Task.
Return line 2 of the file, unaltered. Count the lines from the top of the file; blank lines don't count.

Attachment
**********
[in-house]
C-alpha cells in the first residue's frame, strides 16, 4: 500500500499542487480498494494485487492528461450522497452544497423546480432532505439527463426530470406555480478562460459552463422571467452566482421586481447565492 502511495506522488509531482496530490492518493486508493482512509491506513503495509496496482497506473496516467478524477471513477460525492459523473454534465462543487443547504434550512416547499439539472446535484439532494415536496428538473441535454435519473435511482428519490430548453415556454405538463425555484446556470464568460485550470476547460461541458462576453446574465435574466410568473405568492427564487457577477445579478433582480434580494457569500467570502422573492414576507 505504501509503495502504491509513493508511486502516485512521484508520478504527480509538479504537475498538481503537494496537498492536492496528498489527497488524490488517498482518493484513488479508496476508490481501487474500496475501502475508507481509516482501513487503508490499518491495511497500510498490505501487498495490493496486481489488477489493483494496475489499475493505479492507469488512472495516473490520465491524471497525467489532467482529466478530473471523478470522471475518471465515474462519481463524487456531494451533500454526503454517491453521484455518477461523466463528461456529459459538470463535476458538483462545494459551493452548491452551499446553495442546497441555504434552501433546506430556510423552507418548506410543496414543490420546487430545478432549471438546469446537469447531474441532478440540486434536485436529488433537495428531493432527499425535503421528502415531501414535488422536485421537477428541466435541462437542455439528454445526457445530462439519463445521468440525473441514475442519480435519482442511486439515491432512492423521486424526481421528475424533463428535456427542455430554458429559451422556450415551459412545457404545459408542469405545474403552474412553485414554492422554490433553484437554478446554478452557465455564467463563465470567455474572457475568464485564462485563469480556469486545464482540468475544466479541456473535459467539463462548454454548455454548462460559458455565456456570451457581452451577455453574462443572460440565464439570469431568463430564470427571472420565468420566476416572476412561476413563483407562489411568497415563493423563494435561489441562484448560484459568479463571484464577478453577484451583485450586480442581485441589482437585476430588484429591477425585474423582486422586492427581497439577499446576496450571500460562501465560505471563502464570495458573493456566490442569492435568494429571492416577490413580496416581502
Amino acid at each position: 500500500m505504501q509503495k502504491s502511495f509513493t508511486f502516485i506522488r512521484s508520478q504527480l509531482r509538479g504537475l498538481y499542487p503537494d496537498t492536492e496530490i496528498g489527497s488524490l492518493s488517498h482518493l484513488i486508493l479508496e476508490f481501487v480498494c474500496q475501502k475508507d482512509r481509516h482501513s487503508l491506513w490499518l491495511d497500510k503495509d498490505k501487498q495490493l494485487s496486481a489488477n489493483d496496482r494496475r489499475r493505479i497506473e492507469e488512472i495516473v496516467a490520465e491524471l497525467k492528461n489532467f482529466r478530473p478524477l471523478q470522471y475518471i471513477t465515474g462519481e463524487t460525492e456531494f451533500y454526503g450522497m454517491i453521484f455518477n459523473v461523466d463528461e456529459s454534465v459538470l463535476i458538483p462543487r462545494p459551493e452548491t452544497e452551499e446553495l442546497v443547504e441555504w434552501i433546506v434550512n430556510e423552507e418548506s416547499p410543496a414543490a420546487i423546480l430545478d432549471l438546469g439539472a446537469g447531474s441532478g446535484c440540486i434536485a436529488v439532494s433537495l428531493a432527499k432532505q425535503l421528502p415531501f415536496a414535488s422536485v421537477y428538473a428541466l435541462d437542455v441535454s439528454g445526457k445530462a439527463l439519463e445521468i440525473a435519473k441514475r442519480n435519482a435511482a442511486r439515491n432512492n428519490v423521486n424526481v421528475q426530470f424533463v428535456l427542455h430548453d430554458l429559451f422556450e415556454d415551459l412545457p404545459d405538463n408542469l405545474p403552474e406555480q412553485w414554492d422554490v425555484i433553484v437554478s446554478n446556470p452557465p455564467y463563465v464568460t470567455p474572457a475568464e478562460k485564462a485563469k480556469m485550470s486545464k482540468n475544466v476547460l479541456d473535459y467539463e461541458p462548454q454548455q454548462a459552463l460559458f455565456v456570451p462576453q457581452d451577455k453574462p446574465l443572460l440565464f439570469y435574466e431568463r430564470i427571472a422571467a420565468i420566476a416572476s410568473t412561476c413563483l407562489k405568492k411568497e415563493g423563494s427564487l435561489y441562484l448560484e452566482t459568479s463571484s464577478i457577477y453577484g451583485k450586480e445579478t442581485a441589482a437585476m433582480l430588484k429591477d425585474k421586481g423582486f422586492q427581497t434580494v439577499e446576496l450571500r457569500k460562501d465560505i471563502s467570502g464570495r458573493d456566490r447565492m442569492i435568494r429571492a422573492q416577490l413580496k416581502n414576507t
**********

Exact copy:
C-alpha cells in the first residue's frame, strides 16, 4: 500500500499542487480498494494485487492528461450522497452544497423546480432532505439527463426530470406555480478562460459552463422571467452566482421586481447565492 502511495506522488509531482496530490492518493486508493482512509491506513503495509496496482497506473496516467478524477471513477460525492459523473454534465462543487443547504434550512416547499439539472446535484439532494415536496428538473441535454435519473435511482428519490430548453415556454405538463425555484446556470464568460485550470476547460461541458462576453446574465435574466410568473405568492427564487457577477445579478433582480434580494457569500467570502422573492414576507 505504501509503495502504491509513493508511486502516485512521484508520478504527480509538479504537475498538481503537494496537498492536492496528498489527497488524490488517498482518493484513488479508496476508490481501487474500496475501502475508507481509516482501513487503508490499518491495511497500510498490505501487498495490493496486481489488477489493483494496475489499475493505479492507469488512472495516473490520465491524471497525467489532467482529466478530473471523478470522471475518471465515474462519481463524487456531494451533500454526503454517491453521484455518477461523466463528461456529459459538470463535476458538483462545494459551493452548491452551499446553495442546497441555504434552501433546506430556510423552507418548506410543496414543490420546487430545478432549471438546469446537469447531474441532478440540486434536485436529488433537495428531493432527499425535503421528502415531501414535488422536485421537477428541466435541462437542455439528454445526457445530462439519463445521468440525473441514475442519480435519482442511486439515491432512492423521486424526481421528475424533463428535456427542455430554458429559451422556450415551459412545457404545459408542469405545474403552474412553485414554492422554490433553484437554478446554478452557465455564467463563465470567455474572457475568464485564462485563469480556469486545464482540468475544466479541456473535459467539463462548454454548455454548462460559458455565456456570451457581452451577455453574462443572460440565464439570469431568463430564470427571472420565468420566476416572476412561476413563483407562489411568497415563493423563494435561489441562484448560484459568479463571484464577478453577484451583485450586480442581485441589482437585476430588484429591477425585474423582486422586492427581497439577499446576496450571500460562501465560505471563502464570495458573493456566490442569492435568494429571492416577490413580496416581502